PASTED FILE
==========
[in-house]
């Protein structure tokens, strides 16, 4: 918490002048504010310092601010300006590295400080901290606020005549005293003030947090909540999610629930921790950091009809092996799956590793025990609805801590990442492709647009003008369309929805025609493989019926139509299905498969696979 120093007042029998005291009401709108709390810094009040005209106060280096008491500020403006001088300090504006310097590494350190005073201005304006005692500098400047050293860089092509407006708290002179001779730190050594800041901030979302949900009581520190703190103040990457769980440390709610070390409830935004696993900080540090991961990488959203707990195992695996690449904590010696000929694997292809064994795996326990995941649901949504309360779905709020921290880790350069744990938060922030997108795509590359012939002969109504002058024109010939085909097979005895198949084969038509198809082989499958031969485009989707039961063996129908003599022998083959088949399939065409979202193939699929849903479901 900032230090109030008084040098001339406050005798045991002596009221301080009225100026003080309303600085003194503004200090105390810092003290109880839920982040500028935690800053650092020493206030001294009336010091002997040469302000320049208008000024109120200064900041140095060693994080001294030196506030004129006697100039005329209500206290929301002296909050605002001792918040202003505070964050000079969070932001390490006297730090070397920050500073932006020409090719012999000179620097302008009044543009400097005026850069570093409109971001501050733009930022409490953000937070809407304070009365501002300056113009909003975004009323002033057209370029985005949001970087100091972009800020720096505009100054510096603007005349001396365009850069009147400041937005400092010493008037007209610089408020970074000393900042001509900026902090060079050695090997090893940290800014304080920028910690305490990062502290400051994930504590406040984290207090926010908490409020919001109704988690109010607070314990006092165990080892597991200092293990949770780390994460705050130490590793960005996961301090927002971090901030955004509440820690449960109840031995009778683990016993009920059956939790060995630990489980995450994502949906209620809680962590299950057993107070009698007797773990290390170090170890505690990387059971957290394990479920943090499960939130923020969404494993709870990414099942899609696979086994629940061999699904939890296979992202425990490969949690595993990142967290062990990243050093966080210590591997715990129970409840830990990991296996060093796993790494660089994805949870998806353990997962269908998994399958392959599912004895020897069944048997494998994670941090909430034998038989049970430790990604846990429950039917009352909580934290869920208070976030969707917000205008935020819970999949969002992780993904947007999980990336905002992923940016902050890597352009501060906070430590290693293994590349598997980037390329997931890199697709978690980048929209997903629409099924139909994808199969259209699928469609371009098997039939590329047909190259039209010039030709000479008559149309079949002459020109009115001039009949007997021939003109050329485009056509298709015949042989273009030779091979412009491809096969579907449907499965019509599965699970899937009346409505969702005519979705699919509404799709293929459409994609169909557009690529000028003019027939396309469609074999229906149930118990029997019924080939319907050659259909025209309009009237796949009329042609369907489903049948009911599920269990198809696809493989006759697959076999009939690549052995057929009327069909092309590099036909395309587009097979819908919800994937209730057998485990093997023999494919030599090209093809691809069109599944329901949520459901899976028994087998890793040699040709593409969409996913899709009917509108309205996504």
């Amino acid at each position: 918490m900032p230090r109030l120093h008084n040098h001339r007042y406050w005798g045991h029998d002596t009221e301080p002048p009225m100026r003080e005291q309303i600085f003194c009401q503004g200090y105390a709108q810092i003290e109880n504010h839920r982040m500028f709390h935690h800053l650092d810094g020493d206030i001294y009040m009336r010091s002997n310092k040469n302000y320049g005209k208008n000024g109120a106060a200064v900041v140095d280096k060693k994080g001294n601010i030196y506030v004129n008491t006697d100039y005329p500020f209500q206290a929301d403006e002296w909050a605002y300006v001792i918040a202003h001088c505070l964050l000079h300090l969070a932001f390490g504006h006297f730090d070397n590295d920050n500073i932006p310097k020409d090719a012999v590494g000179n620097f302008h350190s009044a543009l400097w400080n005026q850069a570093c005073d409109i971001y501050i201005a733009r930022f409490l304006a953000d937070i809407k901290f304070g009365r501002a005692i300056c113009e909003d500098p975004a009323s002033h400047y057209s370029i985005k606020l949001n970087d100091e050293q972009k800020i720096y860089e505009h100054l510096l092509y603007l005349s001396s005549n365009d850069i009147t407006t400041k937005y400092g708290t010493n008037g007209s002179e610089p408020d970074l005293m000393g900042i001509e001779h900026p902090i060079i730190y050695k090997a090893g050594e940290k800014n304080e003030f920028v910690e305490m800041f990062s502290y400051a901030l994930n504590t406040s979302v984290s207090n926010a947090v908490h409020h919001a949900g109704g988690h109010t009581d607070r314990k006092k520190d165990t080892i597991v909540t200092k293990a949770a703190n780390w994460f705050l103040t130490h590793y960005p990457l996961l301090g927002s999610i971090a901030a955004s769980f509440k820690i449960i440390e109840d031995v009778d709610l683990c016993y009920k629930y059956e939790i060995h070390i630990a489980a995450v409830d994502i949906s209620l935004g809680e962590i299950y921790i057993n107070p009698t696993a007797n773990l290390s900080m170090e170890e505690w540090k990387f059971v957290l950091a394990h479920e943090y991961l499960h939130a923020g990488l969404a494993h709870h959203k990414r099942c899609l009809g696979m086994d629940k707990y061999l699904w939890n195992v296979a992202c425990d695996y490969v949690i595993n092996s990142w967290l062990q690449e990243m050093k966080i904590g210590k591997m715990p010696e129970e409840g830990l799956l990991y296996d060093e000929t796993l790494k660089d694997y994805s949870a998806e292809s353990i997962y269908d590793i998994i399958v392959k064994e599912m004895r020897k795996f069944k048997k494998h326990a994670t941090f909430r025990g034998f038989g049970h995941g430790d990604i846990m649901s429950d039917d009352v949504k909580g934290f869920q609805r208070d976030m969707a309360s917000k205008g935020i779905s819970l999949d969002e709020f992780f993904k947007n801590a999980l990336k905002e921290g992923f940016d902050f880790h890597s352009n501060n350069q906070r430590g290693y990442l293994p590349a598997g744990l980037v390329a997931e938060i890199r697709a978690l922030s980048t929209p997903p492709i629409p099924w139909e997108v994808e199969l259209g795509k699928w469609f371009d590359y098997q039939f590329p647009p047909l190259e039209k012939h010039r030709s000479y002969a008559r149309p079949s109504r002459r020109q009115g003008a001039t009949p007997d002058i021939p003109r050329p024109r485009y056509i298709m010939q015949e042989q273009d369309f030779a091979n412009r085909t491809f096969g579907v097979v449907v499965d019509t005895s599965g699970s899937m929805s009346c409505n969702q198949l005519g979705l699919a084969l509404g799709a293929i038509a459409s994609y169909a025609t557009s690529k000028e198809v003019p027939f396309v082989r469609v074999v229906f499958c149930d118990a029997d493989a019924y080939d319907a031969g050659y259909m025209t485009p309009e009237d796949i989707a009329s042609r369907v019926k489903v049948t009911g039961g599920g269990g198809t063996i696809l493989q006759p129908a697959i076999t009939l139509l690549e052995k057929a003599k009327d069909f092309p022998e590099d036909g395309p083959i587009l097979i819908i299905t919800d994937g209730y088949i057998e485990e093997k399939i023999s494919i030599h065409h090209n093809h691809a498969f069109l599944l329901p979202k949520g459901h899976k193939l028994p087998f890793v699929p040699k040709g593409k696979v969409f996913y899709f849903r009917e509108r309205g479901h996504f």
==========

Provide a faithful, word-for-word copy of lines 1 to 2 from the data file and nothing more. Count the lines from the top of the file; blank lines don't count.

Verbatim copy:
[in-house]
């Protein structure tokens, strides 16, 4: 918490002048504010310092601010300006590295400080901290606020005549005293003030947090909540999610629930921790950091009809092996799956590793025990609805801590990442492709647009003008369309929805025609493989019926139509299905498969696979 120093007042029998005291009401709108709390810094009040005209106060280096008491500020403006001088300090504006310097590494350190005073201005304006005692500098400047050293860089092509407006708290002179001779730190050594800041901030979302949900009581520190703190103040990457769980440390709610070390409830935004696993900080540090991961990488959203707990195992695996690449904590010696000929694997292809064994795996326990995941649901949504309360779905709020921290880790350069744990938060922030997108795509590359012939002969109504002058024109010939085909097979005895198949084969038509198809082989499958031969485009989707039961063996129908003599022998083959088949399939065409979202193939699929849903479901 900032230090109030008084040098001339406050005798045991002596009221301080009225100026003080309303600085003194503004200090105390810092003290109880839920982040500028935690800053650092020493206030001294009336010091002997040469302000320049208008000024109120200064900041140095060693994080001294030196506030004129006697100039005329209500206290929301002296909050605002001792918040202003505070964050000079969070932001390490006297730090070397920050500073932006020409090719012999000179620097302008009044543009400097005026850069570093409109971001501050733009930022409490953000937070809407304070009365501002300056113009909003975004009323002033057209370029985005949001970087100091972009800020720096505009100054510096603007005349001396365009850069009147400041937005400092010493008037007209610089408020970074000393900042001509900026902090060079050695090997090893940290800014304080920028910690305490990062502290400051994930504590406040984290207090926010908490409020919001109704988690109010607070314990006092165990080892597991200092293990949770780390994460705050130490590793960005996961301090927002971090901030955004509440820690449960109840031995009778683990016993009920059956939790060995630990489980995450994502949906209620809680962590299950057993107070009698007797773990290390170090170890505690990387059971957290394990479920943090499960939130923020969404494993709870990414099942899609696979086994629940061999699904939890296979992202425990490969949690595993990142967290062990990243050093966080210590591997715990129970409840830990990991296996060093796993790494660089994805949870998806353990997962269908998994399958392959599912004895020897069944048997494998994670941090909430034998038989049970430790990604846990429950039917009352909580934290869920208070976030969707917000205008935020819970999949969002992780993904947007999980990336905002992923940016902050890597352009501060906070430590290693293994590349598997980037390329997931890199697709978690980048929209997903629409099924139909994808199969259209699928469609371009098997039939590329047909190259039209010039030709000479008559149309079949002459020109009115001039009949007997021939003109050329485009056509298709015949042989273009030779091979412009491809096969579907449907499965019509599965699970899937009346409505969702005519979705699919509404799709293929459409994609169909557009690529000028003019027939396309469609074999229906149930118990029997019924080939319907050659259909025209309009009237796949009329042609369907489903049948009911599920269990198809696809493989006759697959076999009939690549052995057929009327069909092309590099036909395309587009097979819908919800994937209730057998485990093997023999494919030599090209093809691809069109599944329901949520459901899976028994087998890793040699040709593409969409996913899709009917509108309205996504």